Moaning about the worthiness of the Australian of the Year winner is the  equivalent of shooting fish in a barrel for your standard Australian  whinger.

They’re the same people who complain about the heat in summer, and sand at  the beach, and the traffic during school holidays, and how bad Seven’s coverage  is of the tennis.

Goodes is the first sportsperson to win the award since former Australian  Test captain Steve Waugh in 2004, and before that the likes of Pat Rafter  (2002), Mark Taylor (1999) and Cathy Freeman (1998).

Some will point out that sportspeople often won during the tenure of  Australia’s little Wallabies tracksuit-wearing prime minister and sports tragic,  John Howard, but let’s just assume it was a coincidence.

With all due respect to those indigenous sportspeople who have gone before  him – including Lionel Rose (1968) and Evonne Goolagong (1971) – Goodes’  influence can be immense.

A footballer, yes, but so much more than that.

On May 24 last year, a picture of Goodes ran on the back of some News Ltd  publications, with him standing in the middle of the SCG on sunset, lifting his  Swans jumper and pointing to his dark skin.

He was dipping his lid to another indigenous hero, St Kilda’s Nicky Winmar,  who 30 years earlier had lifted his shirt and said, “I’m black and I’m proud”  after Collingwood fans had baited him with barbs such as, “Go and sniff some  petrol.”

Niccky

Iconic image: Nicky Winmar raises his jumper in response to racial taunts at  Victoria Park on April 17,1993. Photo: Wayne Ludbey

“That’s exactly what the photo symbolises to me,” he said of Winmar’s  remarks. “Even today, 20 years later, it highlights how every indigenous person  should feel about their heritage.”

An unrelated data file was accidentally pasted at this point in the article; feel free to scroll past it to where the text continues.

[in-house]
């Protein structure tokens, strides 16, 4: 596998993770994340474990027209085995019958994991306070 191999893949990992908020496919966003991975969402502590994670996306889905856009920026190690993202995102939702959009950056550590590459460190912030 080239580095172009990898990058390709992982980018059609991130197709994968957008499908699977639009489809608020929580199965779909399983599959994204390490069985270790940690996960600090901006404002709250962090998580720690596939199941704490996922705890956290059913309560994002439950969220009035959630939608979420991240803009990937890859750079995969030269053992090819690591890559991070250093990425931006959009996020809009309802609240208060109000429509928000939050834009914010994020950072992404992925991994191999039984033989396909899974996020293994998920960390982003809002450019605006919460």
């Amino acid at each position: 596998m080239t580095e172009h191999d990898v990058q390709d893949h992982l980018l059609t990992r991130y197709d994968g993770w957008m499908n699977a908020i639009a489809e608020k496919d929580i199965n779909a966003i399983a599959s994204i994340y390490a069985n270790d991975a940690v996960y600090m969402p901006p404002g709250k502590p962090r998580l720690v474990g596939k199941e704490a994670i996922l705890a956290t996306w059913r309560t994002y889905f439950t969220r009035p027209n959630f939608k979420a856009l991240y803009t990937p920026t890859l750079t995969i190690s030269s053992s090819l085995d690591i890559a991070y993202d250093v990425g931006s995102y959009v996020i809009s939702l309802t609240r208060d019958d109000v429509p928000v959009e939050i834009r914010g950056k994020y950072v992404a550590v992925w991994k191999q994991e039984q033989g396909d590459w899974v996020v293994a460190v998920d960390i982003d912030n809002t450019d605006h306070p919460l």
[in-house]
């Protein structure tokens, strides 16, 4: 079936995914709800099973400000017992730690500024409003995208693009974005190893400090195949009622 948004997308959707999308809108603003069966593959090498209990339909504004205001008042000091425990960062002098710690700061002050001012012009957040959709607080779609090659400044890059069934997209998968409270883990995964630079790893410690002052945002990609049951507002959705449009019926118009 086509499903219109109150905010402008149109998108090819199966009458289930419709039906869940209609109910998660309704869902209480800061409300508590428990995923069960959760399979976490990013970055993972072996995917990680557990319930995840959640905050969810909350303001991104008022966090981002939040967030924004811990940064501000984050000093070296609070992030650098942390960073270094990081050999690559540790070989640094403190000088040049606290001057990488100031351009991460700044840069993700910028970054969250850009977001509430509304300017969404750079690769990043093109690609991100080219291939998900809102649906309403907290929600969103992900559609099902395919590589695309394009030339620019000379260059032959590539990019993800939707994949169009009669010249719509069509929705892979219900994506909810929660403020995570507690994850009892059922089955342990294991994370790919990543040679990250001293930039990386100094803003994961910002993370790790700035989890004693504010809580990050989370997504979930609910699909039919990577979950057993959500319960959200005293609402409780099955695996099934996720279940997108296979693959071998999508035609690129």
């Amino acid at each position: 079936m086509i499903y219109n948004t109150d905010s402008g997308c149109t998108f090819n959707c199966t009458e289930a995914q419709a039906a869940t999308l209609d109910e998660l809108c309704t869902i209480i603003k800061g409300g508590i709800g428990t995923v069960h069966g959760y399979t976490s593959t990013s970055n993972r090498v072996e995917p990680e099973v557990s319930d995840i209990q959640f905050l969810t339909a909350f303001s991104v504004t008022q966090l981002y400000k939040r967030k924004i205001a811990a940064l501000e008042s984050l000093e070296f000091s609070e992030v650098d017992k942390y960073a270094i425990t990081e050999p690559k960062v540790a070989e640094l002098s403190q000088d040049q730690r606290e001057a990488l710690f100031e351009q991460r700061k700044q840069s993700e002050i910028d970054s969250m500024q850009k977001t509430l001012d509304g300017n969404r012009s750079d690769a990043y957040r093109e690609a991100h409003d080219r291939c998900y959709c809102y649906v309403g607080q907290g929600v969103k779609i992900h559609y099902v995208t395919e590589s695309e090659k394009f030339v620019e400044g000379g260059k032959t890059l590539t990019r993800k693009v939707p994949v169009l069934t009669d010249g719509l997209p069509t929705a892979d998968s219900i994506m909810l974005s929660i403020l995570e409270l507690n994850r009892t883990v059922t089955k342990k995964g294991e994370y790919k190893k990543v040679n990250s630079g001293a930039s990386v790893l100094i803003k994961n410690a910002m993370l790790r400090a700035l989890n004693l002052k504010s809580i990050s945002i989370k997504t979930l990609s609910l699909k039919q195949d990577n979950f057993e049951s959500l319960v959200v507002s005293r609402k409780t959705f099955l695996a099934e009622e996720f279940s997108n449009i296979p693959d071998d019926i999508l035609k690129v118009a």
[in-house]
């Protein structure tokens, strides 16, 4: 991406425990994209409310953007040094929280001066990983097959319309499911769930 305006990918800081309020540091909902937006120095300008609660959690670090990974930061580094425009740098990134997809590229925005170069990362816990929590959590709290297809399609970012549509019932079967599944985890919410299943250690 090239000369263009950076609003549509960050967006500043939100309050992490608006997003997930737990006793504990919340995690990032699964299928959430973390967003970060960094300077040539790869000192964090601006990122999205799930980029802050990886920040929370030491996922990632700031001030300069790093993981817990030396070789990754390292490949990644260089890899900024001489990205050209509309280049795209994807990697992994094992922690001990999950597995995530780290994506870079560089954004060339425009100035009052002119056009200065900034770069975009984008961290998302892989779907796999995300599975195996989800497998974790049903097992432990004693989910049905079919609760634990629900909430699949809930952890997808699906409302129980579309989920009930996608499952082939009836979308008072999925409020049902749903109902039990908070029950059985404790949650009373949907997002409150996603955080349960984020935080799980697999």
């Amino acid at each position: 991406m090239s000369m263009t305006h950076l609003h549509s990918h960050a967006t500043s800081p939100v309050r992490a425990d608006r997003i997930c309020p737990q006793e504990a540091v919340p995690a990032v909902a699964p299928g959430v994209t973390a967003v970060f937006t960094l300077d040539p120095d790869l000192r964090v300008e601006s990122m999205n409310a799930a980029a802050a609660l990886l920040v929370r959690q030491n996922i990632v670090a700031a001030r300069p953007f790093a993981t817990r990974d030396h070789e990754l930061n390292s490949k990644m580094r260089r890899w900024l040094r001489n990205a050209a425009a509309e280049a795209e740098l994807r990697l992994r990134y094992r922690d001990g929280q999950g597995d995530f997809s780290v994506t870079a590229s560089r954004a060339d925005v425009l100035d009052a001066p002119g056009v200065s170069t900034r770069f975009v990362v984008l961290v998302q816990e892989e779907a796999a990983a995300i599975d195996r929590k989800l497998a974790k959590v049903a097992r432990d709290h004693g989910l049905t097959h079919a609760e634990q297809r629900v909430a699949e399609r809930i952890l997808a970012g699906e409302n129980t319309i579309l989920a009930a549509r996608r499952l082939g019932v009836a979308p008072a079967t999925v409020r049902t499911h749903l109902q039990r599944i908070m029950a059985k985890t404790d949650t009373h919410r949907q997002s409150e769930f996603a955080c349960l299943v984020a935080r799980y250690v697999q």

The newspaper image of Goodes that day – that came at the start of the AFL’s  Indigenous Round – was almost as significant as the iconic picture of  Winmar.

Imagine, then, the grief Goodes must have felt when he was standing near the  boundary line at the MCG later that night when a 13-year-old Collingwood fan  called him an “ape”.

“People don’t understand how one word can cut me so deep,” Goodes says in a  video on the Australian of the Year website, before later adding: “I haven’t  always been a confident, young man. I was shy growing up. I learnt about  standing up for what you believe in.”

Now, there’s standing up for what you believe in, and there’s standing up in  front of tens of thousands of people at the MCG and watching on TV at home and  on the 6pm news for the next week.

But it isn’t about that moment that makes Goodes a hero.

It is about the next day, when he took a call from a distressed teenage girl,  and then asked via social media for the community to support her.

It is about how he handled Pies president Eddie McGuire a few days later  after he joked on radio that Goodes would be a good promoter for the King  Kong stage production.

It is about the way Goodes has used his own ugly, heartbreaking experience  and turned it in the best possible tool to wipe out the stain of racism that is  still there, even now.

It is about the GO Foundation he has formed with cousin and former Swans  teammate Michael O’Loughlin in 2009, providing scholarships for indigenous  students.

It is about the last year when he has been at the forefront of raising  awareness of the issue of domestic violence.

Adam Gilchrist, former cricketer and Australia Day Council chairman, said  last week: “People might debate if we made the right choice, but they can never  say we made the wrong choice.”

Goodes will further a debate this country has been having since Australia Day  1788, with so much more to go, and surely that makes him the right one.